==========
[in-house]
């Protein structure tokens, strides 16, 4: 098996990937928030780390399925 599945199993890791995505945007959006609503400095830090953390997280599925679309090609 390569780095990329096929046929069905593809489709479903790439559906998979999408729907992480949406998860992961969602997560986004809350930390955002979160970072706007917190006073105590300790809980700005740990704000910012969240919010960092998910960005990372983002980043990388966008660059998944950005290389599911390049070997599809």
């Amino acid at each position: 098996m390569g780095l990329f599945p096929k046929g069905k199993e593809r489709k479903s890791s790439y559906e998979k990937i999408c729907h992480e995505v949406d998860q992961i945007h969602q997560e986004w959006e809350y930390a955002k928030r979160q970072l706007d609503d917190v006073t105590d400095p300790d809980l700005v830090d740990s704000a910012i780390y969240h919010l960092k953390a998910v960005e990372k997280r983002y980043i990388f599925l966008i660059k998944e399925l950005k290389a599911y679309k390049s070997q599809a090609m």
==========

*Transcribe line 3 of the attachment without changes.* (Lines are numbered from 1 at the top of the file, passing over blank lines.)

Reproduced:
């Amino acid at each position: 098996m390569g780095l990329f599945p096929k046929g069905k199993e593809r489709k479903s890791s790439y559906e998979k990937i999408c729907h992480e995505v949406d998860q992961i945007h969602q997560e986004w959006e809350y930390a955002k928030r979160q970072l706007d609503d917190v006073t105590d400095p300790d809980l700005v830090d740990s704000a910012i780390y969240h919010l960092k953390a998910v960005e990372k997280r983002y980043i990388f599925l966008i660059k998944e399925l950005k290389a599911y679309k390049s070997q599809a090609m």